Autumn Harvest, Trader’s Day 16, Year of the Lion number 427; October 5, 1738 Agathon
Let me back up so that this can be told accurately. We left Swarmgarde ten days ago, en route to the Isle of Scone, in the middle of the Raubian sea. We’re equipped for three months, even though we only expect to be at sea for two, not counting the layover at the island.
Xyrlina, an elf, is the reason. She booked our ship and crew for this voyage, and, from what I’m told, is paying us handsomely. Not that there’s much to spend on while at sea.
Dagmar and I are the lookouts. There was a third, but he was left behind in Swarmgarde. Orwan is one of the new recruits and we’ve been training him. Like I’m qualified to train a new crewman; I’ve only been at it a couple weeks myself. But apparently, Orwan was the lookout on another ship, so comes with experience.
Because I have the best eyes and ears, being Tabaxi and all, I get the night shift. It’s why I haven’t been keeping this journal as up to date as I like. I thought about writing by moonlight in the crows nest, but we’re in the black moon phase right now. A few days ago it followed the sun as the sun set. Now it precedes the sun when it rises. It will be full in a couple weeks, where it will shed enough light for me to write.
But I digress.
Yesterday, towards the end of Orwan’s shift, I was up and getting ready. I am the only woman on the crew, not counting our passenger, so I have my own cabin below decks. I have a routine I go through – stretching, exercising, meditating. For a job that is mostly boring and uneventful, I don’t want to fall asleep, so I endeavor to keep my body and mind alert and awake.
Suddenly the ship jerked to port, with a thunderous boom. I picked myself up just as we were hit again, this time lurching me forward. I grabbed my pouch and launched myself toward the cabin door, grabbing the latch just as the ship rocked a third time. I held on, opened the latch and burst into the corridor. Other crewmen were coming out of their cabins. Dagmar was there, but he had a huge lesion on his forehead. The shirt he held to it barely staunched the blood. Using my claws to dig in to the wood-paneled walls, I scrambled up the stairs to the deck.
Here I saw pandemonium. Another ship had pulled alongside ours. Their crew had thrown ropes with grappling hooks over to ours and others were swinging onto our deck, engaging our sailors in vicious sword fights. I looked up to the crows nest and saw Orwan. He had a bow out and took aim. I watched in horror as his arrow found its target: Captain Silverkeep! The traitor! The arrow caught the half-orc in the thigh and he raged in agony as he continued to fight the three pirates surrounding him. Several men from both sides either lay motionless or writhed in pain on the deck from bloody wounds. I watched as Orwan notched another arrow and took aim again. I made my decision. I quickly scaled the mast, even though the mainsail was burning. Orwan’s next arrow barely missed the captain, but he was already preparing for another shot.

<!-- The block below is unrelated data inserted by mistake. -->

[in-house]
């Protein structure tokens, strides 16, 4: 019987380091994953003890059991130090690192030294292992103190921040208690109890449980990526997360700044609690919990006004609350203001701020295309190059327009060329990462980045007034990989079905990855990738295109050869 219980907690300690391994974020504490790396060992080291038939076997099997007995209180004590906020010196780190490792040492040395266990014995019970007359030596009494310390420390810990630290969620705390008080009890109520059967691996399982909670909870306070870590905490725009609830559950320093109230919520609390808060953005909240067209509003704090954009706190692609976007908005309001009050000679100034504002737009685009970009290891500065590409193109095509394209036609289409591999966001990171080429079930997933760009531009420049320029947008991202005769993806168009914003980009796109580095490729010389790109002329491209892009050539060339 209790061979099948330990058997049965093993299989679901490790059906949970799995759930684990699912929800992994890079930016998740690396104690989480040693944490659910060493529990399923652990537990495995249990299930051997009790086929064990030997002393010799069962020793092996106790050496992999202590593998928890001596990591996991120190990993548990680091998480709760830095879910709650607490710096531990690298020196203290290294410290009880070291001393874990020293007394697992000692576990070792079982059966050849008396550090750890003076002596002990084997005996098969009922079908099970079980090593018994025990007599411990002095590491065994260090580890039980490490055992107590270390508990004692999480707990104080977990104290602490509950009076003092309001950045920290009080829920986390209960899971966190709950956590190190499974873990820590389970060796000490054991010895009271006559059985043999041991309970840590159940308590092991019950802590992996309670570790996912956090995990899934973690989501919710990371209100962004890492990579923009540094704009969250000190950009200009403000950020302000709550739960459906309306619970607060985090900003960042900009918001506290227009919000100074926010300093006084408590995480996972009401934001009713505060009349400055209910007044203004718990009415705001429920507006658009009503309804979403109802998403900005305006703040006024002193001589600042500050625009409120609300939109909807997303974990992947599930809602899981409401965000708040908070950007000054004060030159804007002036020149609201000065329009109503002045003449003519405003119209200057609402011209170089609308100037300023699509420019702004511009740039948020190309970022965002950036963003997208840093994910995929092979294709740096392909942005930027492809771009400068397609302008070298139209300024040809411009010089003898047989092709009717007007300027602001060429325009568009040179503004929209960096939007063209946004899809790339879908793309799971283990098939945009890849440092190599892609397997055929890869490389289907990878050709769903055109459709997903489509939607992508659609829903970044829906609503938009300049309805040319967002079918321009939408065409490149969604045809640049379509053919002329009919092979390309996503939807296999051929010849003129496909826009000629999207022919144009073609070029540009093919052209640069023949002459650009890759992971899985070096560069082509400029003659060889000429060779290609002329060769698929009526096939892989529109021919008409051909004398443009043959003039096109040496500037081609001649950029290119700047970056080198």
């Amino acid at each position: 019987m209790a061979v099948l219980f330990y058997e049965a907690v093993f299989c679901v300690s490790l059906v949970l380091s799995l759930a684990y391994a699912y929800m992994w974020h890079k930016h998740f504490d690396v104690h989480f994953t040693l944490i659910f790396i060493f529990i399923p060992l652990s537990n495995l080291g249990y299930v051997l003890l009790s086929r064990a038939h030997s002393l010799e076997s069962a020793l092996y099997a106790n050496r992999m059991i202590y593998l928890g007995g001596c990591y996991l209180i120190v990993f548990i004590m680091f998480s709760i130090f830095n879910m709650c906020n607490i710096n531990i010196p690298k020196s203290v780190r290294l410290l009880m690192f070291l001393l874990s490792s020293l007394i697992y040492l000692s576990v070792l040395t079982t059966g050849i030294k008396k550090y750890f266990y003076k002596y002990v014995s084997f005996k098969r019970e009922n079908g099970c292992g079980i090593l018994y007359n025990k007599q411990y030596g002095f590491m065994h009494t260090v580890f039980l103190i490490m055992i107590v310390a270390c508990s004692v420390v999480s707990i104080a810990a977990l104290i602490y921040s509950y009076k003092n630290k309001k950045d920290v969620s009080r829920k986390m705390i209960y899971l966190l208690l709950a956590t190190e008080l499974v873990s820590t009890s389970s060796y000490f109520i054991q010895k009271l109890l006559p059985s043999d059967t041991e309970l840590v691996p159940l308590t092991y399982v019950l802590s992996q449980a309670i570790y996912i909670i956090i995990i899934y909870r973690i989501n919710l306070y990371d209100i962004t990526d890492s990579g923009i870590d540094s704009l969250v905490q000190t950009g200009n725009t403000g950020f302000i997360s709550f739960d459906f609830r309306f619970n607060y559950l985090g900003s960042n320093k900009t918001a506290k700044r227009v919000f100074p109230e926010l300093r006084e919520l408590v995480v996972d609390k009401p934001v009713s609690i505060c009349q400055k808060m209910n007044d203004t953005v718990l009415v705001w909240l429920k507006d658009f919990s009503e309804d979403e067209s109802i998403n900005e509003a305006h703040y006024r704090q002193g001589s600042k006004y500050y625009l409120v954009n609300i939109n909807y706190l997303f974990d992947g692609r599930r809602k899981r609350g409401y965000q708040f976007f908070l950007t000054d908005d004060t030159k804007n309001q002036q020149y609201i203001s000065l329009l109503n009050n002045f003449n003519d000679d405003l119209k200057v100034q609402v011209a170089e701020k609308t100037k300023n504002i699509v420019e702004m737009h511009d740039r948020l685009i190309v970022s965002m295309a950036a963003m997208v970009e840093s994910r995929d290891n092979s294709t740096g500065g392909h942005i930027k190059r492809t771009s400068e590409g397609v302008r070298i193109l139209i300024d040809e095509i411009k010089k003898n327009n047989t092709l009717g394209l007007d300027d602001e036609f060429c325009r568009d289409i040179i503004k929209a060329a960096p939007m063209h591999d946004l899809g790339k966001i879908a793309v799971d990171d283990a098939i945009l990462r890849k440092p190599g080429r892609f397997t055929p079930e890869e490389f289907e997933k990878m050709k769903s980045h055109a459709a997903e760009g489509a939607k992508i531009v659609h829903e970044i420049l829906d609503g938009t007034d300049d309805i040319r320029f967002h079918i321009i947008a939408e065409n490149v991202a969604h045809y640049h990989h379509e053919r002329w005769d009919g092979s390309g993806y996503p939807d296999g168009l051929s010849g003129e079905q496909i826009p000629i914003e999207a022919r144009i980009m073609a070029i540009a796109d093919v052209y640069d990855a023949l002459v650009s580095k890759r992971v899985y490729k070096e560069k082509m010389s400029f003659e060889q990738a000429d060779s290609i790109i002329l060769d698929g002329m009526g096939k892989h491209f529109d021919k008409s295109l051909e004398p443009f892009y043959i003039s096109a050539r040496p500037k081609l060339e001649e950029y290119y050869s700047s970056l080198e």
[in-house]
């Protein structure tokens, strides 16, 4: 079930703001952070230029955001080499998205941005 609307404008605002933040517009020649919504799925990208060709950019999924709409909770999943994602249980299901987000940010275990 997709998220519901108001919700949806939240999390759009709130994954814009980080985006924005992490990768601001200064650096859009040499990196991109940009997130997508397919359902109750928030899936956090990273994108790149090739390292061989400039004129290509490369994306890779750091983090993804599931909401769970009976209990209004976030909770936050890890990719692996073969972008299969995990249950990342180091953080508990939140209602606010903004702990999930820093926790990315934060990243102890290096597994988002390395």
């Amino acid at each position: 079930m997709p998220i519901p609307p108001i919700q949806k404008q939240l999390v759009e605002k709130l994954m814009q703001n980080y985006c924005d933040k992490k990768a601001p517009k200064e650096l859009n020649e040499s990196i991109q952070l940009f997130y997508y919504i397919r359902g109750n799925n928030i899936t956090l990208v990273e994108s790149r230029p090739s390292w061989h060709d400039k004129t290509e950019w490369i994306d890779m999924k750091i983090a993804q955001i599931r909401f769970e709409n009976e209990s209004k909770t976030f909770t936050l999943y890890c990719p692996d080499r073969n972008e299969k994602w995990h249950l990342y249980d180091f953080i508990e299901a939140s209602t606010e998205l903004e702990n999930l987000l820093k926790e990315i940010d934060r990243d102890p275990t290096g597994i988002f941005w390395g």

I reached the top of the mast seconds later and scaled over the rim of the nest. Claws unsheathed, I grabbed the traitor by the shoulder and pulled hard. He didn’t see me coming. I felt his flesh between my fingers as I yanked him over the side. He fell headfirst and hit the deck hard, looking like a child’s rag-doll as he lay motionless.
The ship lurched again as the two vessels crashed into each other. More pirates swung across to our ship. I spotted the man who looked like the enemy captain giving orders on their aft castle. I grabbed the end of a rope and jumped out, away from the other ship. As the rope played out, I prepared for the jerk. Using my body effectively, I turned my momentum toward the pirate ship and let go near its aft mast. Their sails were down as part of their attack plan. This didn’t bother me – my claws held fast to the wooden beam. From here, I sprung down directly behind the pirate. He spun around, hearing me land, and swung is saber right at my face. I easily ducked his attack, stepped inside his guard and scraped him with both of my claws. I felt the chill from my dragon card transmit through me and into him. He backed away and I pressed my advantage. I attacked again, but he blocked my talons with his sword. I was lucky I wasn’t hurt by this. He tried to retaliate, but I was too quick. I jumped over his swing and held on to the cross beam over our heads.